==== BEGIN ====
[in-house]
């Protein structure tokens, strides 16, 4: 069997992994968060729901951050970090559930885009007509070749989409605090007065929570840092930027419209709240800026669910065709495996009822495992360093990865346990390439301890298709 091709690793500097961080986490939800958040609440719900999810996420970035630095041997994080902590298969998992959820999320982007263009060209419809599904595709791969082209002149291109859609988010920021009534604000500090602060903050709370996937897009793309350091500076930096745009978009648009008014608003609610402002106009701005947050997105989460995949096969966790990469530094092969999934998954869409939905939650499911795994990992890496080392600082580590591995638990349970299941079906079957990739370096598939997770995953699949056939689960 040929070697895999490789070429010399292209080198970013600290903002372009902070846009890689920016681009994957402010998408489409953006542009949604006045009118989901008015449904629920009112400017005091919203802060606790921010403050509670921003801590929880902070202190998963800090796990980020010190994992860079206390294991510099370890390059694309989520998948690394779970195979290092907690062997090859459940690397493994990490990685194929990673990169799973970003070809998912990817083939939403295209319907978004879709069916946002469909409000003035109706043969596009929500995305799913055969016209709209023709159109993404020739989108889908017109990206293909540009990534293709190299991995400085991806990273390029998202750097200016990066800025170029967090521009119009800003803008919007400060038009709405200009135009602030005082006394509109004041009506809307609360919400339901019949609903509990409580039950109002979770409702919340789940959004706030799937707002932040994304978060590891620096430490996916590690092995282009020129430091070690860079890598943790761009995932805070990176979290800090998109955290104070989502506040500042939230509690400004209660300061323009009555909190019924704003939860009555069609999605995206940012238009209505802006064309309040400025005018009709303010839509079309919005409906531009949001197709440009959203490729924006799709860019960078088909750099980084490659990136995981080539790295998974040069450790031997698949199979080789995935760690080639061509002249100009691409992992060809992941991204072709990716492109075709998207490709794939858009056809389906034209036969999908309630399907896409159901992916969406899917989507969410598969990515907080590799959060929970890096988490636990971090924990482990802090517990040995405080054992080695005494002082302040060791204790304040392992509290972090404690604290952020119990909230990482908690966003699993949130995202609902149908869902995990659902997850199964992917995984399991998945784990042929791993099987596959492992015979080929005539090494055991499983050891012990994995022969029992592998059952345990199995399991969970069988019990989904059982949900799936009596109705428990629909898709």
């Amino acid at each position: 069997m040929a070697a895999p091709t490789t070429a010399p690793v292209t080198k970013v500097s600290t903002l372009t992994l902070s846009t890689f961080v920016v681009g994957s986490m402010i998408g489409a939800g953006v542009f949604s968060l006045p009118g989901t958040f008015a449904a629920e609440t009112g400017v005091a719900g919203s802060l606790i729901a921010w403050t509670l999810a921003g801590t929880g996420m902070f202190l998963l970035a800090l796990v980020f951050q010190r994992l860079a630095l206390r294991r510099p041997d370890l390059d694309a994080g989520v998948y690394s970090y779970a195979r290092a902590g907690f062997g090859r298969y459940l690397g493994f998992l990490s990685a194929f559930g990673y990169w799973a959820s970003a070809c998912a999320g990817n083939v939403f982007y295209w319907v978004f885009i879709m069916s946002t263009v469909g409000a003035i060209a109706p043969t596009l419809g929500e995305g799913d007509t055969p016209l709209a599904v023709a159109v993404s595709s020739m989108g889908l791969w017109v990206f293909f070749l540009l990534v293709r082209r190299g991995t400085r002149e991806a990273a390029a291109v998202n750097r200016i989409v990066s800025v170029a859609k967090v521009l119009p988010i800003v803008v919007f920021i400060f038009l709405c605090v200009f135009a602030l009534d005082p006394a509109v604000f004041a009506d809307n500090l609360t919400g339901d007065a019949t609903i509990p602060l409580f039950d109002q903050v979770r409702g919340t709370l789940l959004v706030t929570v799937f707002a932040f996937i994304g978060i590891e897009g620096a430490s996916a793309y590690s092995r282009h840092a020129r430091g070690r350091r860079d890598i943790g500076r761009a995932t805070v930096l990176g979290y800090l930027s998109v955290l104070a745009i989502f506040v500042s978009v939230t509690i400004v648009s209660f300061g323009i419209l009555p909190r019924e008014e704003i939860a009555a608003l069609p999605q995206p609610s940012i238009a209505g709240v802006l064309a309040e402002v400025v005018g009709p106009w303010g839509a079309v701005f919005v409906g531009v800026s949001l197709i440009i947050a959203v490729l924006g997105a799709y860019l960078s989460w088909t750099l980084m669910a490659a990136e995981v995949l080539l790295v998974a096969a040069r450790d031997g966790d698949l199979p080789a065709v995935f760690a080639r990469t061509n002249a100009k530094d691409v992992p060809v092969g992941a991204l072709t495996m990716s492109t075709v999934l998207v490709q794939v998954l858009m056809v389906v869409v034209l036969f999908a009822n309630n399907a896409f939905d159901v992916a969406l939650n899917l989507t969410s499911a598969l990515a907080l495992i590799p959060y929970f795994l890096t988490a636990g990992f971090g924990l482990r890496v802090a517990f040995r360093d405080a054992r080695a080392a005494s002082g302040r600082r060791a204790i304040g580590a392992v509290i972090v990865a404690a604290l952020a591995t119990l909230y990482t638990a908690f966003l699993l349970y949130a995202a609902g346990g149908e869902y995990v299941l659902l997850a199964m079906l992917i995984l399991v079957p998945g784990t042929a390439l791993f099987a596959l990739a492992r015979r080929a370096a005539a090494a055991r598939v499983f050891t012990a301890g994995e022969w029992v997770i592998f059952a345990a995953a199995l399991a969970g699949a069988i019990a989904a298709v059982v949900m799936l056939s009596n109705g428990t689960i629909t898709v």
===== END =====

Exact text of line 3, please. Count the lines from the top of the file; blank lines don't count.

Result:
């Amino acid at each position: 069997m040929a070697a895999p091709t490789t070429a010399p690793v292209t080198k970013v500097s600290t903002l372009t992994l902070s846009t890689f961080v920016v681009g994957s986490m402010i998408g489409a939800g953006v542009f949604s968060l006045p009118g989901t958040f008015a449904a629920e609440t009112g400017v005091a719900g919203s802060l606790i729901a921010w403050t509670l999810a921003g801590t929880g996420m902070f202190l998963l970035a800090l796990v980020f951050q010190r994992l860079a630095l206390r294991r510099p041997d370890l390059d694309a994080g989520v998948y690394s970090y779970a195979r290092a902590g907690f062997g090859r298969y459940l690397g493994f998992l990490s990685a194929f559930g990673y990169w799973a959820s970003a070809c998912a999320g990817n083939v939403f982007y295209w319907v978004f885009i879709m069916s946002t263009v469909g409000a003035i060209a109706p043969t596009l419809g929500e995305g799913d007509t055969p016209l709209a599904v023709a159109v993404s595709s020739m989108g889908l791969w017109v990206f293909f070749l540009l990534v293709r082209r190299g991995t400085r002149e991806a990273a390029a291109v998202n750097r200016i989409v990066s800025v170029a859609k967090v521009l119009p988010i800003v803008v919007f920021i400060f038009l709405c605090v200009f135009a602030l009534d005082p006394a509109v604000f004041a009506d809307n500090l609360t919400g339901d007065a019949t609903i509990p602060l409580f039950d109002q903050v979770r409702g919340t709370l789940l959004v706030t929570v799937f707002a932040f996937i994304g978060i590891e897009g620096a430490s996916a793309y590690s092995r282009h840092a020129r430091g070690r350091r860079d890598i943790g500076r761009a995932t805070v930096l990176g979290y800090l930027s998109v955290l104070a745009i989502f506040v500042s978009v939230t509690i400004v648009s209660f300061g323009i419209l009555p909190r019924e008014e704003i939860a009555a608003l069609p999605q995206p609610s940012i238009a209505g709240v802006l064309a309040e402002v400025v005018g009709p106009w303010g839509a079309v701005f919005v409906g531009v800026s949001l197709i440009i947050a959203v490729l924006g997105a799709y860019l960078s989460w088909t750099l980084m669910a490659a990136e995981v995949l080539l790295v998974a096969a040069r450790d031997g966790d698949l199979p080789a065709v995935f760690a080639r990469t061509n002249a100009k530094d691409v992992p060809v092969g992941a991204l072709t495996m990716s492109t075709v999934l998207v490709q794939v998954l858009m056809v389906v869409v034209l036969f999908a009822n309630n399907a896409f939905d159901v992916a969406l939650n899917l989507t969410s499911a598969l990515a907080l495992i590799p959060y929970f795994l890096t988490a636990g990992f971090g924990l482990r890496v802090a517990f040995r360093d405080a054992r080695a080392a005494s002082g302040r600082r060791a204790i304040g580590a392992v509290i972090v990865a404690a604290l952020a591995t119990l909230y990482t638990a908690f966003l699993l349970y949130a995202a609902g346990g149908e869902y995990v299941l659902l997850a199964m079906l992917i995984l399991v079957p998945g784990t042929a390439l791993f099987a596959l990739a492992r015979r080929a370096a005539a090494a055991r598939v499983f050891t012990a301890g994995e022969w029992v997770i592998f059952a345990a995953a199995l399991a969970g699949a069988i019990a989904a298709v059982v949900m799936l056939s009596n109705g428990t689960i629909t898709v």